Pedal to the metal in Big Momma on those roads and don’t stop for any bugger! 👍😃

    • Thanks Tom, as all the best actors will tell you, I can only work with the material I am given 😃😃 However, I am sure you will enjoy the scenery on our road trip to Agadir 😉

  5. Debs says:

    I hope you have a safe trip to Agadir 🙂 look forward to reading all about it……….. so proud of myself caught up with all your blogs whilst on the train down to my sisters and back lol 🙂

  6. Sandra says:

    Please avoid all pelting with stones – if you make it out unscratched then I think I can use this as evidence of the safety of motorhomes in Morocco 🙂

  7. anteater says:

    Hi again Eric and Shazza,
    It’s really good to be reading your experiences of Morocco and seeing the pictures. Loved the one of the camels! It isn’t a place we would ever think of going, so therefore very interesting. At present it looks rather like a run-down Spain/Portugal. What I always think is that you can see pics, read loads of info and even watch videos on these places, yet you can never pick up the atmosphere until you actually go there, and it is often (always?) the atmosphere that really makes a place. When we went to Cyprus a few years ago, it was so totally unlike anywhere I had ever been, even though I’ve/we’ve seen loads of lovely beaches and villages etc., it won us over by feeling like we’d gone back in time. I am a couple of posts behind at present, but as I write now after this one, I am wondering what the atmosphere is like there..and if you will be able to describe the indescribable in later posts!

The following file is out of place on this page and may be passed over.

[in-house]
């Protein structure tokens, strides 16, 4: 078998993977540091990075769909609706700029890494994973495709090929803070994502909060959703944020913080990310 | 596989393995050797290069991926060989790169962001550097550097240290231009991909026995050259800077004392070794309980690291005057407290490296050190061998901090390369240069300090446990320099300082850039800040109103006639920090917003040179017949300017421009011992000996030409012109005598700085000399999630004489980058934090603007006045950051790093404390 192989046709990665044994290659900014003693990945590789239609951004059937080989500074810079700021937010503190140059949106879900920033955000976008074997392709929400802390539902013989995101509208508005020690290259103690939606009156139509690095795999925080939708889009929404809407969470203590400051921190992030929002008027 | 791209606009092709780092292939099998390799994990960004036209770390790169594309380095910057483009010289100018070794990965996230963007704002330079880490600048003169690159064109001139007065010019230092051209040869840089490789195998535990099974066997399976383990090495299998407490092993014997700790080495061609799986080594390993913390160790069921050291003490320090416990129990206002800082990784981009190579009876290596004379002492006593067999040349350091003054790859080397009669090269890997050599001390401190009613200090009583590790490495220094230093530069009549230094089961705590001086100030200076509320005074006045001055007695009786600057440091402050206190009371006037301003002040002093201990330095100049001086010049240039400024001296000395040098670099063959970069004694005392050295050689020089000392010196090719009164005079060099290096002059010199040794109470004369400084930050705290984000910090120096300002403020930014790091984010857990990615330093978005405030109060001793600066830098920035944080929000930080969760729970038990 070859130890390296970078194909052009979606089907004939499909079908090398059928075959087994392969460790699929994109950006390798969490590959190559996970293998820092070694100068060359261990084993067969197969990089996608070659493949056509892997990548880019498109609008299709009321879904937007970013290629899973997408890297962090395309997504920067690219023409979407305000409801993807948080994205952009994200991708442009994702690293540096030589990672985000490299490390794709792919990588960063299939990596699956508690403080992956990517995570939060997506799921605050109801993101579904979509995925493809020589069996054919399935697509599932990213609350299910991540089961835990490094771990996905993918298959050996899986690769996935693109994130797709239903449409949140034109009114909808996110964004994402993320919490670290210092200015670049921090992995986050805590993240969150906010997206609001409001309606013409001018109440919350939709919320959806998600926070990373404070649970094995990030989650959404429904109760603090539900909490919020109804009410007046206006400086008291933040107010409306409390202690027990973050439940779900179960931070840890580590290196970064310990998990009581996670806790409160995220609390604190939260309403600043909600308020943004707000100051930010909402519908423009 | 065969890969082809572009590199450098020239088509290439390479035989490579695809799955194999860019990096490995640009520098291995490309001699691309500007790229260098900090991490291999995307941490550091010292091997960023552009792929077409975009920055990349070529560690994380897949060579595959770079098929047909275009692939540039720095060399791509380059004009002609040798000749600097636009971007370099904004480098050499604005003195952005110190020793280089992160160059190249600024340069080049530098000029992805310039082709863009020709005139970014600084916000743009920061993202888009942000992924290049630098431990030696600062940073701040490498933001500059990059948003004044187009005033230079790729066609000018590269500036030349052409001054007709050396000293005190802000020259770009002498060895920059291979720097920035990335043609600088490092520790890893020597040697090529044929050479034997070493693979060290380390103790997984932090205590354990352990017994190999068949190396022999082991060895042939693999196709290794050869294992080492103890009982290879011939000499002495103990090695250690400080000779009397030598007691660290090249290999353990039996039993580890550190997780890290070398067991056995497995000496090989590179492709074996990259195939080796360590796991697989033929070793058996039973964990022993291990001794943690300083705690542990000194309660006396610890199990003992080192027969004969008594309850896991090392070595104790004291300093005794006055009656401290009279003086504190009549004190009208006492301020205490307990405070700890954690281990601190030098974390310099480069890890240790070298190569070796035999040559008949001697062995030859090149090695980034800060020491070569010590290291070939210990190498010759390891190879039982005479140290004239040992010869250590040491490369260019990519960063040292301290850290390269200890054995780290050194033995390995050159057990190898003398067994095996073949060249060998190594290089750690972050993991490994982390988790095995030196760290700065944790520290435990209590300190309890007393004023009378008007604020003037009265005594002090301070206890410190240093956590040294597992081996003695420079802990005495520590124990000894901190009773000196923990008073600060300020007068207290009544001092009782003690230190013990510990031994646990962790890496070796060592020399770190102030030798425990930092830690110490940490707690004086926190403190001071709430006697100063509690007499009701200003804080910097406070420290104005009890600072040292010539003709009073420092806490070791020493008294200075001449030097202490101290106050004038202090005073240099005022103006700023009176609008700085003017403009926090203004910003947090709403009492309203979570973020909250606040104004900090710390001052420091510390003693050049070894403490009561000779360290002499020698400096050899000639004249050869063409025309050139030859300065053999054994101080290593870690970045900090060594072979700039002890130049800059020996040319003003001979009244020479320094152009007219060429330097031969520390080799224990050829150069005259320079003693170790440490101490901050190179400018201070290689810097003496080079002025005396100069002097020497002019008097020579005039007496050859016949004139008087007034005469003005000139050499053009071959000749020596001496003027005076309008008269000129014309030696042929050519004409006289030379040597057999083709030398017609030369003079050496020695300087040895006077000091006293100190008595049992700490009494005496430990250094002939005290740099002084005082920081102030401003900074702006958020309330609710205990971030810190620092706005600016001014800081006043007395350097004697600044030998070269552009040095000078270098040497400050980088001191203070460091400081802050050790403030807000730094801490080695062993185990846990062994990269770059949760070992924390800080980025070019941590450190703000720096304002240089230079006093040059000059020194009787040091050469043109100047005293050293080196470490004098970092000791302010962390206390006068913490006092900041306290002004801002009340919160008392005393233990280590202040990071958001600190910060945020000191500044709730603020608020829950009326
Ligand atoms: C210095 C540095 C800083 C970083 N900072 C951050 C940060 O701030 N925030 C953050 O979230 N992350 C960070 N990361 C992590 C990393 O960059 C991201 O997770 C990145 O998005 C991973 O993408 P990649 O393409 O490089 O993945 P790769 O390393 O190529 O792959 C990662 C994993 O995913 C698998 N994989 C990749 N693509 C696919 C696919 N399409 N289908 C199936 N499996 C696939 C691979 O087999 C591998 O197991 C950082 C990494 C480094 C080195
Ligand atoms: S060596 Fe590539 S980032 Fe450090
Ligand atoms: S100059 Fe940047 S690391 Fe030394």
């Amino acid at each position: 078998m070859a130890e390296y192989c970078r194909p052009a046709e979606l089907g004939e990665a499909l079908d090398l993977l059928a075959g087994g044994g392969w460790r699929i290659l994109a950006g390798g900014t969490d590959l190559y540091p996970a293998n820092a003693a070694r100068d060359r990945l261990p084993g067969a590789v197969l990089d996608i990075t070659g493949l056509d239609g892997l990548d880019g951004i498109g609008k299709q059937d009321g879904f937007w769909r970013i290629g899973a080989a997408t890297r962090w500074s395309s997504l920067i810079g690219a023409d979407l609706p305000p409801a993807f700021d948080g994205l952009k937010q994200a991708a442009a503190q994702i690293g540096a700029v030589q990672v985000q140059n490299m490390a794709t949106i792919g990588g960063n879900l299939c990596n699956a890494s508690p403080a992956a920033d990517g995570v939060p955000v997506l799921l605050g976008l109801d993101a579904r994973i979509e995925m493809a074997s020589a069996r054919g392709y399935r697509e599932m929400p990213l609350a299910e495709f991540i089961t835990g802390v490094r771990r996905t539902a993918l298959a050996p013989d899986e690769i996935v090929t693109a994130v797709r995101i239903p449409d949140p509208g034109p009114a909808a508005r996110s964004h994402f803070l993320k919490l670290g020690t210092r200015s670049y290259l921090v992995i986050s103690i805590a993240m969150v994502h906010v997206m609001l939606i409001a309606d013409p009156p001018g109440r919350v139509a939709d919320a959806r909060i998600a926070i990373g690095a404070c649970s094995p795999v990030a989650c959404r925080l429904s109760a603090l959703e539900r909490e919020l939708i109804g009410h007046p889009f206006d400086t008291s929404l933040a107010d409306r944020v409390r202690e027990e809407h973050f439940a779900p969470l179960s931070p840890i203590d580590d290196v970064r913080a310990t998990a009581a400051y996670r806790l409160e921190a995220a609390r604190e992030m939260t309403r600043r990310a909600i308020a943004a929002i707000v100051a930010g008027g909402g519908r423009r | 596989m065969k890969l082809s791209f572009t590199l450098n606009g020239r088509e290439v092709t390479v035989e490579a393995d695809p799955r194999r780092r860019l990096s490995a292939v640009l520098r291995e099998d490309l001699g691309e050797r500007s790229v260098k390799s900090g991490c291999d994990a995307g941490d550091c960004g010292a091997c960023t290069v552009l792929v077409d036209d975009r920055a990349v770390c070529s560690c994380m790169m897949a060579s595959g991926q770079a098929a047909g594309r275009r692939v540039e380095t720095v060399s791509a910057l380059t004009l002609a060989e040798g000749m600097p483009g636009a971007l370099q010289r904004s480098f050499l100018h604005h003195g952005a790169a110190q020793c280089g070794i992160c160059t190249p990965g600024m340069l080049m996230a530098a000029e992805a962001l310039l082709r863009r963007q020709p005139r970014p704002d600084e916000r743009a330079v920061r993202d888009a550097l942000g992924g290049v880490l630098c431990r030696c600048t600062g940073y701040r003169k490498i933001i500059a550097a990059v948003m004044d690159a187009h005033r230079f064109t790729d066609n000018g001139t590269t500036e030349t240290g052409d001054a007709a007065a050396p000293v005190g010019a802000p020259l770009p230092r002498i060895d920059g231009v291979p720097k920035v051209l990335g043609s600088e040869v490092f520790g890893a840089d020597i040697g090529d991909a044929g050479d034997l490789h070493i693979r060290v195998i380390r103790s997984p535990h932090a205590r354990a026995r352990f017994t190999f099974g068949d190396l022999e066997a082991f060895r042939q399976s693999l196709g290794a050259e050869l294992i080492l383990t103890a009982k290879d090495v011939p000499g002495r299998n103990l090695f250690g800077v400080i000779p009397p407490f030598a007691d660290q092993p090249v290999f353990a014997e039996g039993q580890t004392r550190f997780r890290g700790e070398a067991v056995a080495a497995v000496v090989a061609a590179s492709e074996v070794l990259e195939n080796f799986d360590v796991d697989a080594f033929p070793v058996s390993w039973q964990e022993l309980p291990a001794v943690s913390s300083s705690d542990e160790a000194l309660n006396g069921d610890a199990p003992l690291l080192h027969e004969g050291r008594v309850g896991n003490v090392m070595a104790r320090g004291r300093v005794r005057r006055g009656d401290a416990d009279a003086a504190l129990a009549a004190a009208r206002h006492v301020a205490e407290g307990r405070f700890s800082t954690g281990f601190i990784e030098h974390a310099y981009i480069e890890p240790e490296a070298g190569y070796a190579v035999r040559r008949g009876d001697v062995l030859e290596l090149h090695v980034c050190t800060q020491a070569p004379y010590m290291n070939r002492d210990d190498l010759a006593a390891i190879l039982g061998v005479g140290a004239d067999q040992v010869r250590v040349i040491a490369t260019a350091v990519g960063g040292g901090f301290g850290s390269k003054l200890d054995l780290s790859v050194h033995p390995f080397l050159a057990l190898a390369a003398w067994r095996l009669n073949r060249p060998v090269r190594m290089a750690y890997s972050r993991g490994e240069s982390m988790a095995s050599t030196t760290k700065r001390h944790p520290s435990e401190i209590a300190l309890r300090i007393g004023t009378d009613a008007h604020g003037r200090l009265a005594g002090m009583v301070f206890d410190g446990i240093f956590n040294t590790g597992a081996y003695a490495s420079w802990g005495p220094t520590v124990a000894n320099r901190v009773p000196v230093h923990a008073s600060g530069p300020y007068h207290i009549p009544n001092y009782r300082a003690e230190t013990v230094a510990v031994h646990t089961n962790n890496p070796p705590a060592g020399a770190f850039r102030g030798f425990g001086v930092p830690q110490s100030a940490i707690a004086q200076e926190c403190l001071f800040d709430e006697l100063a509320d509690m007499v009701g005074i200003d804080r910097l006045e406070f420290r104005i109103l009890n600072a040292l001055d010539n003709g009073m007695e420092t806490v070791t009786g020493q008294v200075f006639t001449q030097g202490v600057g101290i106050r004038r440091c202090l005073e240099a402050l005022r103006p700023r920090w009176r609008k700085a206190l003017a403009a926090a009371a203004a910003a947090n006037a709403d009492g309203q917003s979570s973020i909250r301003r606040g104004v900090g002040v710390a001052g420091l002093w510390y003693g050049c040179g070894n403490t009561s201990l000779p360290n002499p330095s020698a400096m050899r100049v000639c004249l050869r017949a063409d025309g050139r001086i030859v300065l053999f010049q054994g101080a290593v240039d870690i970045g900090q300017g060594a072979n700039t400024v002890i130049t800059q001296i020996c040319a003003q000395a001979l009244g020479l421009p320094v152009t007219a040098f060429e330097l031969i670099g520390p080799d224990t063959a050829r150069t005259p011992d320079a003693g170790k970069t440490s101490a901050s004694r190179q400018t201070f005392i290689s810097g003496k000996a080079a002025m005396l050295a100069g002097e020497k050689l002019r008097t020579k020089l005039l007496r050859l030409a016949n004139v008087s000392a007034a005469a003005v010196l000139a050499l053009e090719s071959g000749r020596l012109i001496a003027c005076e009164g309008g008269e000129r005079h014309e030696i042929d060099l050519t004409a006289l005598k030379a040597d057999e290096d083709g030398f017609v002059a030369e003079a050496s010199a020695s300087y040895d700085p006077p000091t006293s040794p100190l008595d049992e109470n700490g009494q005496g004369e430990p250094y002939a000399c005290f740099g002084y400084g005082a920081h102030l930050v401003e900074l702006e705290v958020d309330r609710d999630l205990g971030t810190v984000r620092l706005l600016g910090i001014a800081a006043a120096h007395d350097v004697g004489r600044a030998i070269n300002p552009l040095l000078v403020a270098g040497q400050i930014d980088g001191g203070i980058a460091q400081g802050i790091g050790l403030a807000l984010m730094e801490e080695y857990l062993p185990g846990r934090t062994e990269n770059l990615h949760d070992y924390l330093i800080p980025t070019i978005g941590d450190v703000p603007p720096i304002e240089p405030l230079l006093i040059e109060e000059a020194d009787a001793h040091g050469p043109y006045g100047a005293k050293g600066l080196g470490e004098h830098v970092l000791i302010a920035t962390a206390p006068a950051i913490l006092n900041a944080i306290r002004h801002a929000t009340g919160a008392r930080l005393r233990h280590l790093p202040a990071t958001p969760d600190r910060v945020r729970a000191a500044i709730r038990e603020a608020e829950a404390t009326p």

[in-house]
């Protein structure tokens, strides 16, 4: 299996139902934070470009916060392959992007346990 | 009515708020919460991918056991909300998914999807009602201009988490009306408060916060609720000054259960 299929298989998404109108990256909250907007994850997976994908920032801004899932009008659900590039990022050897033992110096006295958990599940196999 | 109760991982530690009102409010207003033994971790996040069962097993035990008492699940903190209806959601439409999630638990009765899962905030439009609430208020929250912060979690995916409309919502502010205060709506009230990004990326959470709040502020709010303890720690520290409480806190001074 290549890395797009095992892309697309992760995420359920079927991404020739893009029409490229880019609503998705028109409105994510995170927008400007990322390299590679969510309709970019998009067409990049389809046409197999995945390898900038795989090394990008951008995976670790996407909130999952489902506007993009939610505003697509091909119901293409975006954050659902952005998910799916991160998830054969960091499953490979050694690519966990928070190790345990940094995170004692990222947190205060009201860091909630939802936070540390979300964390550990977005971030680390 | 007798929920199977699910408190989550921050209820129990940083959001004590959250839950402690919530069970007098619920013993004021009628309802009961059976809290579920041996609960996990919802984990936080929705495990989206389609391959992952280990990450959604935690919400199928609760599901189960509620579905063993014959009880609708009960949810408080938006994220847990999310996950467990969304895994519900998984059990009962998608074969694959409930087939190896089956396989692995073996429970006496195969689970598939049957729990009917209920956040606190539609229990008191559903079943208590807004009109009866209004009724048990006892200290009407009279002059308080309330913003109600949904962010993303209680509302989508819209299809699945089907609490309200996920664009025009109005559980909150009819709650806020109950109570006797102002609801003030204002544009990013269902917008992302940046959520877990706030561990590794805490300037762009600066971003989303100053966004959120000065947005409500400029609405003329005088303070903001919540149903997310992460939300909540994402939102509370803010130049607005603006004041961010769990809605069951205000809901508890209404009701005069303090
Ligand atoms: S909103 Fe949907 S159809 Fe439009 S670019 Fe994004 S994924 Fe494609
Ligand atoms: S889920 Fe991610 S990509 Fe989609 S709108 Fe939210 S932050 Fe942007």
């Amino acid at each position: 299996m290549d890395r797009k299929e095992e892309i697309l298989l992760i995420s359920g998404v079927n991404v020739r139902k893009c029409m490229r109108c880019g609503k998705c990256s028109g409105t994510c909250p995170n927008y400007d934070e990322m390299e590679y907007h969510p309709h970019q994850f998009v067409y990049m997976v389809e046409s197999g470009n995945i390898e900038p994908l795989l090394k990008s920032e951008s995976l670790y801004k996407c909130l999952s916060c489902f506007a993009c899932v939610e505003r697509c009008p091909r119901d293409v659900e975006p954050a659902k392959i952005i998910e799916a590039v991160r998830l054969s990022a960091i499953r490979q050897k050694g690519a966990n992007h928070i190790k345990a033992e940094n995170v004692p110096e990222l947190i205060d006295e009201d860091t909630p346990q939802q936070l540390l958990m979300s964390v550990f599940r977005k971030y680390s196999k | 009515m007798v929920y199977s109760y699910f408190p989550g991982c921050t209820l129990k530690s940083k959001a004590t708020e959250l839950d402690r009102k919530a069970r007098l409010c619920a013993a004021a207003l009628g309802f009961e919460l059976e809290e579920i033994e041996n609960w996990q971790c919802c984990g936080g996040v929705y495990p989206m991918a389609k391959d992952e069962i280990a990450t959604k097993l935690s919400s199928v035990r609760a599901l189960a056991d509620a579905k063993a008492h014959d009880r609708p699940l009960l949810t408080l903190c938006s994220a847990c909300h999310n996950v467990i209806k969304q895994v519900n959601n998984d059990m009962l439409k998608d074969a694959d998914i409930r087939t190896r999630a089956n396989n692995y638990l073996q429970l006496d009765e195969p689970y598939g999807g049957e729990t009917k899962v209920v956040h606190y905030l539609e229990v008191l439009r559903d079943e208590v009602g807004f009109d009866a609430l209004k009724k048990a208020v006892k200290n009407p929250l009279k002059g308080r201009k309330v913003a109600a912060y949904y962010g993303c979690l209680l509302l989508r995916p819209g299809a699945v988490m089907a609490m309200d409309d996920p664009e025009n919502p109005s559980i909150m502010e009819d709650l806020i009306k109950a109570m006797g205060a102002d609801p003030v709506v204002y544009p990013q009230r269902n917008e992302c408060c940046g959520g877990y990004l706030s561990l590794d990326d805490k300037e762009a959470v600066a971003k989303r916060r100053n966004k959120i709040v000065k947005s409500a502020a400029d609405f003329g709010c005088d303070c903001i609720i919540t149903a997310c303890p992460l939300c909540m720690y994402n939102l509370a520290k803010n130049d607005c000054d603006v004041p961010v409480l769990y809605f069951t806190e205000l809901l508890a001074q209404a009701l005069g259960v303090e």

8. Sandra says:

    A very Happy Moroccan Christmas to you both 🙂

    • And the same to the both of you, have a great festive period. We are brushing up our French, we have some lovely neighbours, Arlette & Gerard so hopefully we will be better prepared for our future French excursions. We are absolutely loving it here in Agadir and Sharon is already talking about coming back next year for the full 90 days !!

Leave a Reply

Fill in your details below or click an icon to log in:

WordPress.com Logo

You are commenting using your WordPress.com account. Log Out / Change )

Twitter picture

You are commenting using your Twitter account. Log Out / Change )

Facebook photo

You are commenting using your Facebook account. Log Out / Change )

Google+ photo

You are commenting using your Google+ account. Log Out / Change )

Connecting to %s